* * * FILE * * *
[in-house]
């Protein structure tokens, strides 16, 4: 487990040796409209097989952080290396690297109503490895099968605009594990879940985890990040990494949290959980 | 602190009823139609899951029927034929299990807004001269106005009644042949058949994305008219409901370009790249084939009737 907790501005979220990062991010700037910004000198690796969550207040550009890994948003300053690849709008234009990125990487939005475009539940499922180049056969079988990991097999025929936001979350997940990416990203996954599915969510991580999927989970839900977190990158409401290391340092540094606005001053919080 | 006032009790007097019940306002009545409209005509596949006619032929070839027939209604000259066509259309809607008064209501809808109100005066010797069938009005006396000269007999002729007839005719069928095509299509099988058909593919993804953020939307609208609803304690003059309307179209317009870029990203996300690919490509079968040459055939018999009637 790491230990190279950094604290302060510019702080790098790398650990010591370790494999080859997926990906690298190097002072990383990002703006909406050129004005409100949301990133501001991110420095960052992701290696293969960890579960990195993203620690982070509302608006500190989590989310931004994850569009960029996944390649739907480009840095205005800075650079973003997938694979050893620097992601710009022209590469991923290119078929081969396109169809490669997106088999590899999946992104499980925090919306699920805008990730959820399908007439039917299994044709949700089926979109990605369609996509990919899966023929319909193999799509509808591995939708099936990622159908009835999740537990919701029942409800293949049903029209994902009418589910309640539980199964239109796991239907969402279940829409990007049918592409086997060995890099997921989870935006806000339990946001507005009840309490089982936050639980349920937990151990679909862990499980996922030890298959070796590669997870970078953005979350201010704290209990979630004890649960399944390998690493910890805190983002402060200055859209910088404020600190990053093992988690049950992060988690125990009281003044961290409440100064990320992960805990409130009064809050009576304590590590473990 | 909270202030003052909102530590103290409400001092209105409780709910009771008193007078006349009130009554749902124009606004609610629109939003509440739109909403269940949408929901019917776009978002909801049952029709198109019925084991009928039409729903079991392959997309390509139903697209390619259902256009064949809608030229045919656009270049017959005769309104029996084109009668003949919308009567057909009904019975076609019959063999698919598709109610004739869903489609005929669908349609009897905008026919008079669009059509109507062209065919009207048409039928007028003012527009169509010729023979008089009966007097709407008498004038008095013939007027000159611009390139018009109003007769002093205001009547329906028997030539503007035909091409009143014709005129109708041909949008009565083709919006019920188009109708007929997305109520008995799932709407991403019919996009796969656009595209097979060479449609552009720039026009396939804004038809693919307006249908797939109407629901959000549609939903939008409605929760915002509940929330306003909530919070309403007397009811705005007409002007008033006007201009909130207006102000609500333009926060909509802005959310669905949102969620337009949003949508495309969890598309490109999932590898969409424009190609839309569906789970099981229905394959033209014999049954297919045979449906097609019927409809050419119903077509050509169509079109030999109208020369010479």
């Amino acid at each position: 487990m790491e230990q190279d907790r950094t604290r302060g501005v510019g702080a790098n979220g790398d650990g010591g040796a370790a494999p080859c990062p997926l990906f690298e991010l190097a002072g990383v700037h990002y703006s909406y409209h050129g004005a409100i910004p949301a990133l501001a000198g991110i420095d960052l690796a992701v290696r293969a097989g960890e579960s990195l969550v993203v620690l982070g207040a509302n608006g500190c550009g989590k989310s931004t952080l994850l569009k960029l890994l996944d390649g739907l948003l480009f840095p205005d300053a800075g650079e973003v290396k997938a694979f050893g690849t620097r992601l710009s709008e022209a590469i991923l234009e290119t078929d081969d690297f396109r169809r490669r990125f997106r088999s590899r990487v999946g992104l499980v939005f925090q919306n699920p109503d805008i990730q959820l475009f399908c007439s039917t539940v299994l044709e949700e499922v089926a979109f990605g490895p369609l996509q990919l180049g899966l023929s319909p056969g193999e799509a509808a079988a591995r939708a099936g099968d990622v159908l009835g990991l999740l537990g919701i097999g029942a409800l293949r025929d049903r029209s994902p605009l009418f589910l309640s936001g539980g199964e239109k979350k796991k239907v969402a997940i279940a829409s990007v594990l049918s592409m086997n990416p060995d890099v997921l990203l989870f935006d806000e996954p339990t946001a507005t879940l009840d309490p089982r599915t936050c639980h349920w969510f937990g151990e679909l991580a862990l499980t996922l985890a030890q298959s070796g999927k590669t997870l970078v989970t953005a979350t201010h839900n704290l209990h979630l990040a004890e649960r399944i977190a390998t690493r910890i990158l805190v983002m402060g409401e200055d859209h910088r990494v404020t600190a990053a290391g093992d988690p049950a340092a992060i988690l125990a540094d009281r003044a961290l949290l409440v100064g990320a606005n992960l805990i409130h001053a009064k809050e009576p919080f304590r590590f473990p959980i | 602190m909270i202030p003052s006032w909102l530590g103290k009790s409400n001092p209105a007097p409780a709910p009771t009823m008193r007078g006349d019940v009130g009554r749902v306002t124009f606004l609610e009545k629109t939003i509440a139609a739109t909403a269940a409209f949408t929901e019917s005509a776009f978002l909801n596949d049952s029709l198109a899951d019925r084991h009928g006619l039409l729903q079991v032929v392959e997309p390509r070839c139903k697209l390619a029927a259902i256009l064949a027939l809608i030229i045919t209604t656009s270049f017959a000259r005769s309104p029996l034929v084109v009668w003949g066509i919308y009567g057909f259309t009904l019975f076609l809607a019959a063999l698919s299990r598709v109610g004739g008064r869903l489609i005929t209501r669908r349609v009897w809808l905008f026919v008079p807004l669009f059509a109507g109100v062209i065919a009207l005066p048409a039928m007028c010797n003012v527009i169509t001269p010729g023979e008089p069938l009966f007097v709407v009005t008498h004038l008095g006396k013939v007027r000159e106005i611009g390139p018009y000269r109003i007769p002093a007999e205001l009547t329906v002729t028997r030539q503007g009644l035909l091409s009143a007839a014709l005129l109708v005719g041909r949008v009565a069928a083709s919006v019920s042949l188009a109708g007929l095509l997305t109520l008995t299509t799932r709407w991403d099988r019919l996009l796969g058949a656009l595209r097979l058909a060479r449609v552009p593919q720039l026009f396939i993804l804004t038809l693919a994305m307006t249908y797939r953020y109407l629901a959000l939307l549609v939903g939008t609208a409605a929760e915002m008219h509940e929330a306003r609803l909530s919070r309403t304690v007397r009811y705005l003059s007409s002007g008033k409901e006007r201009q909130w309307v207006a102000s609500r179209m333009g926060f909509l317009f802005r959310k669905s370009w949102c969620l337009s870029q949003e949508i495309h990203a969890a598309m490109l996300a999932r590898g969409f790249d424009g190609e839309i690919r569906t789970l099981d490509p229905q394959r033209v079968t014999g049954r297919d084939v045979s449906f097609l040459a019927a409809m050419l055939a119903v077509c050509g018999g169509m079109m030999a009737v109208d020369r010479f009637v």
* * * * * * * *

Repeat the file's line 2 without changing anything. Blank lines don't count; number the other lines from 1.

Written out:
């Protein structure tokens, strides 16, 4: 487990040796409209097989952080290396690297109503490895099968605009594990879940985890990040990494949290959980 | 602190009823139609899951029927034929299990807004001269106005009644042949058949994305008219409901370009790249084939009737 907790501005979220990062991010700037910004000198690796969550207040550009890994948003300053690849709008234009990125990487939005475009539940499922180049056969079988990991097999025929936001979350997940990416990203996954599915969510991580999927989970839900977190990158409401290391340092540094606005001053919080 | 006032009790007097019940306002009545409209005509596949006619032929070839027939209604000259066509259309809607008064209501809808109100005066010797069938009005006396000269007999002729007839005719069928095509299509099988058909593919993804953020939307609208609803304690003059309307179209317009870029990203996300690919490509079968040459055939018999009637 790491230990190279950094604290302060510019702080790098790398650990010591370790494999080859997926990906690298190097002072990383990002703006909406050129004005409100949301990133501001991110420095960052992701290696293969960890579960990195993203620690982070509302608006500190989590989310931004994850569009960029996944390649739907480009840095205005800075650079973003997938694979050893620097992601710009022209590469991923290119078929081969396109169809490669997106088999590899999946992104499980925090919306699920805008990730959820399908007439039917299994044709949700089926979109990605369609996509990919899966023929319909193999799509509808591995939708099936990622159908009835999740537990919701029942409800293949049903029209994902009418589910309640539980199964239109796991239907969402279940829409990007049918592409086997060995890099997921989870935006806000339990946001507005009840309490089982936050639980349920937990151990679909862990499980996922030890298959070796590669997870970078953005979350201010704290209990979630004890649960399944390998690493910890805190983002402060200055859209910088404020600190990053093992988690049950992060988690125990009281003044961290409440100064990320992960805990409130009064809050009576304590590590473990 | 909270202030003052909102530590103290409400001092209105409780709910009771008193007078006349009130009554749902124009606004609610629109939003509440739109909403269940949408929901019917776009978002909801049952029709198109019925084991009928039409729903079991392959997309390509139903697209390619259902256009064949809608030229045919656009270049017959005769309104029996084109009668003949919308009567057909009904019975076609019959063999698919598709109610004739869903489609005929669908349609009897905008026919008079669009059509109507062209065919009207048409039928007028003012527009169509010729023979008089009966007097709407008498004038008095013939007027000159611009390139018009109003007769002093205001009547329906028997030539503007035909091409009143014709005129109708041909949008009565083709919006019920188009109708007929997305109520008995799932709407991403019919996009796969656009595209097979060479449609552009720039026009396939804004038809693919307006249908797939109407629901959000549609939903939008409605929760915002509940929330306003909530919070309403007397009811705005007409002007008033006007201009909130207006102000609500333009926060909509802005959310669905949102969620337009949003949508495309969890598309490109999932590898969409424009190609839309569906789970099981229905394959033209014999049954297919045979449906097609019927409809050419119903077509050509169509079109030999109208020369010479």